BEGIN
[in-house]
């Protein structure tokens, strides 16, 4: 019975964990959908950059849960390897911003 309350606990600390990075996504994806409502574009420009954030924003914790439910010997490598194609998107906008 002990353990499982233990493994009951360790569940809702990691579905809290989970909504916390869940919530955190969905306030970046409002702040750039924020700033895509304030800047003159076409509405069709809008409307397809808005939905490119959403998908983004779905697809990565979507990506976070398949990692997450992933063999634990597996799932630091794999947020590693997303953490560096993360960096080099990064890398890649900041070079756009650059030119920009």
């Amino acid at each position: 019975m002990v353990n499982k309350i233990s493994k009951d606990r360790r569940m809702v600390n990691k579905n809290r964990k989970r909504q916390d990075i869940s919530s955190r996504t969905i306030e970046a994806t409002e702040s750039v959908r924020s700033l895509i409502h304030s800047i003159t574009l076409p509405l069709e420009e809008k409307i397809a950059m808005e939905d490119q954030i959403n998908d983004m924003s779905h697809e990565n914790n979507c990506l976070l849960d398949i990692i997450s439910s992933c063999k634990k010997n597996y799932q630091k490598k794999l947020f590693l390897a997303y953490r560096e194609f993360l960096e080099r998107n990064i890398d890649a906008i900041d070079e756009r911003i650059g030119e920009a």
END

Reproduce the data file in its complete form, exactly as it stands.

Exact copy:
[in-house]
């Protein structure tokens, strides 16, 4: 019975964990959908950059849960390897911003 309350606990600390990075996504994806409502574009420009954030924003914790439910010997490598194609998107906008 002990353990499982233990493994009951360790569940809702990691579905809290989970909504916390869940919530955190969905306030970046409002702040750039924020700033895509304030800047003159076409509405069709809008409307397809808005939905490119959403998908983004779905697809990565979507990506976070398949990692997450992933063999634990597996799932630091794999947020590693997303953490560096993360960096080099990064890398890649900041070079756009650059030119920009």
């Amino acid at each position: 019975m002990v353990n499982k309350i233990s493994k009951d606990r360790r569940m809702v600390n990691k579905n809290r964990k989970r909504q916390d990075i869940s919530s955190r996504t969905i306030e970046a994806t409002e702040s750039v959908r924020s700033l895509i409502h304030s800047i003159t574009l076409p509405l069709e420009e809008k409307i397809a950059m808005e939905d490119q954030i959403n998908d983004m924003s779905h697809e990565n914790n979507c990506l976070l849960d398949i990692i997450s439910s992933c063999k634990k010997n597996y799932q630091k490598k794999l947020f590693l390897a997303y953490r560096e194609f993360l960096e080099r998107n990064i890398d890649a906008i900041d070079e756009r911003i650059g030119e920009a």